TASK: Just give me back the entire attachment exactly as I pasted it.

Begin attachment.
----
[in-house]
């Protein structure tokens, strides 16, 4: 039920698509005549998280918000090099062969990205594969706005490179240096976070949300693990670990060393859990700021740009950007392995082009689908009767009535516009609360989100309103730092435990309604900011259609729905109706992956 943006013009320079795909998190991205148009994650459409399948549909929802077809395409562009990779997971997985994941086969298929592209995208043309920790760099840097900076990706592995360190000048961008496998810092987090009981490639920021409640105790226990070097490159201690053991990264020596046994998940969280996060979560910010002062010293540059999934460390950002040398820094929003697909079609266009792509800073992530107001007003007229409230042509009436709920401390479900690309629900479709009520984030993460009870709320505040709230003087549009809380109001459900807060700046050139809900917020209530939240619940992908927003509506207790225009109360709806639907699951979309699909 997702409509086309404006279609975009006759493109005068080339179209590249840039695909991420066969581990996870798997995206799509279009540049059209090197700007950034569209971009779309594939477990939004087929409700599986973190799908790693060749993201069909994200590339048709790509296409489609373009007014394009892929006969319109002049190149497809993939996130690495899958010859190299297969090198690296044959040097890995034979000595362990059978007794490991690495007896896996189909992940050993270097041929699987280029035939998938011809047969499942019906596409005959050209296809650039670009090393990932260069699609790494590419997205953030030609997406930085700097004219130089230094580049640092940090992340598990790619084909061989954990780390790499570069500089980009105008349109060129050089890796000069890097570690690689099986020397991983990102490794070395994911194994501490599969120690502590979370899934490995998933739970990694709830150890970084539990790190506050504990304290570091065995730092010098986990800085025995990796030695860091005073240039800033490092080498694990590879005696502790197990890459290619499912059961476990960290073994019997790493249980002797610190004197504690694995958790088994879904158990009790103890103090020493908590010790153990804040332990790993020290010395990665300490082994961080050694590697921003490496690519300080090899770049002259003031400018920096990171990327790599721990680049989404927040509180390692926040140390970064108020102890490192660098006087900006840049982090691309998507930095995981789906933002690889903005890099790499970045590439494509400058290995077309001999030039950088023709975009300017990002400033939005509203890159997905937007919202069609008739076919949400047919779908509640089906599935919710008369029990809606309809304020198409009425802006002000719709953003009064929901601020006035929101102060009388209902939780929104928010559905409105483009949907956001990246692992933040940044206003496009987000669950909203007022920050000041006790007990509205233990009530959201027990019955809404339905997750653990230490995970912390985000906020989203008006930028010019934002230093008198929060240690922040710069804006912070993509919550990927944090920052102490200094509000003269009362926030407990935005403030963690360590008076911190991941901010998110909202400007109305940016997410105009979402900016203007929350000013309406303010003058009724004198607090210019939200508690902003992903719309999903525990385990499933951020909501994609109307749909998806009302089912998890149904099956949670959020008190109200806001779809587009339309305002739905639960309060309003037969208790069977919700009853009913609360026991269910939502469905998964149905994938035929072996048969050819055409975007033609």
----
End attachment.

[in-house]
């Protein structure tokens, strides 16, 4: 039920698509005549998280918000090099062969990205594969706005490179240096976070949300693990670990060393859990700021740009950007392995082009689908009767009535516009609360989100309103730092435990309604900011259609729905109706992956 943006013009320079795909998190991205148009994650459409399948549909929802077809395409562009990779997971997985994941086969298929592209995208043309920790760099840097900076990706592995360190000048961008496998810092987090009981490639920021409640105790226990070097490159201690053991990264020596046994998940969280996060979560910010002062010293540059999934460390950002040398820094929003697909079609266009792509800073992530107001007003007229409230042509009436709920401390479900690309629900479709009520984030993460009870709320505040709230003087549009809380109001459900807060700046050139809900917020209530939240619940992908927003509506207790225009109360709806639907699951979309699909 997702409509086309404006279609975009006759493109005068080339179209590249840039695909991420066969581990996870798997995206799509279009540049059209090197700007950034569209971009779309594939477990939004087929409700599986973190799908790693060749993201069909994200590339048709790509296409489609373009007014394009892929006969319109002049190149497809993939996130690495899958010859190299297969090198690296044959040097890995034979000595362990059978007794490991690495007896896996189909992940050993270097041929699987280029035939998938011809047969499942019906596409005959050209296809650039670009090393990932260069699609790494590419997205953030030609997406930085700097004219130089230094580049640092940090992340598990790619084909061989954990780390790499570069500089980009105008349109060129050089890796000069890097570690690689099986020397991983990102490794070395994911194994501490599969120690502590979370899934490995998933739970990694709830150890970084539990790190506050504990304290570091065995730092010098986990800085025995990796030695860091005073240039800033490092080498694990590879005696502790197990890459290619499912059961476990960290073994019997790493249980002797610190004197504690694995958790088994879904158990009790103890103090020493908590010790153990804040332990790993020290010395990665300490082994961080050694590697921003490496690519300080090899770049002259003031400018920096990171990327790599721990680049989404927040509180390692926040140390970064108020102890490192660098006087900006840049982090691309998507930095995981789906933002690889903005890099790499970045590439494509400058290995077309001999030039950088023709975009300017990002400033939005509203890159997905937007919202069609008739076919949400047919779908509640089906599935919710008369029990809606309809304020198409009425802006002000719709953003009064929901601020006035929101102060009388209902939780929104928010559905409105483009949907956001990246692992933040940044206003496009987000669950909203007022920050000041006790007990509205233990009530959201027990019955809404339905997750653990230490995970912390985000906020989203008006930028010019934002230093008198929060240690922040710069804006912070993509919550990927944090920052102490200094509000003269009362926030407990935005403030963690360590008076911190991941901010998110909202400007109305940016997410105009979402900016203007929350000013309406303010003058009724004198607090210019939200508690902003992903719309999903525990385990499933951020909501994609109307749909998806009302089912998890149904099956949670959020008190109200806001779809587009339309305002739905639960309060309003037969208790069977919700009853009913609360026991269910939502469905998964149905994938035929072996048969050819055409975007033609």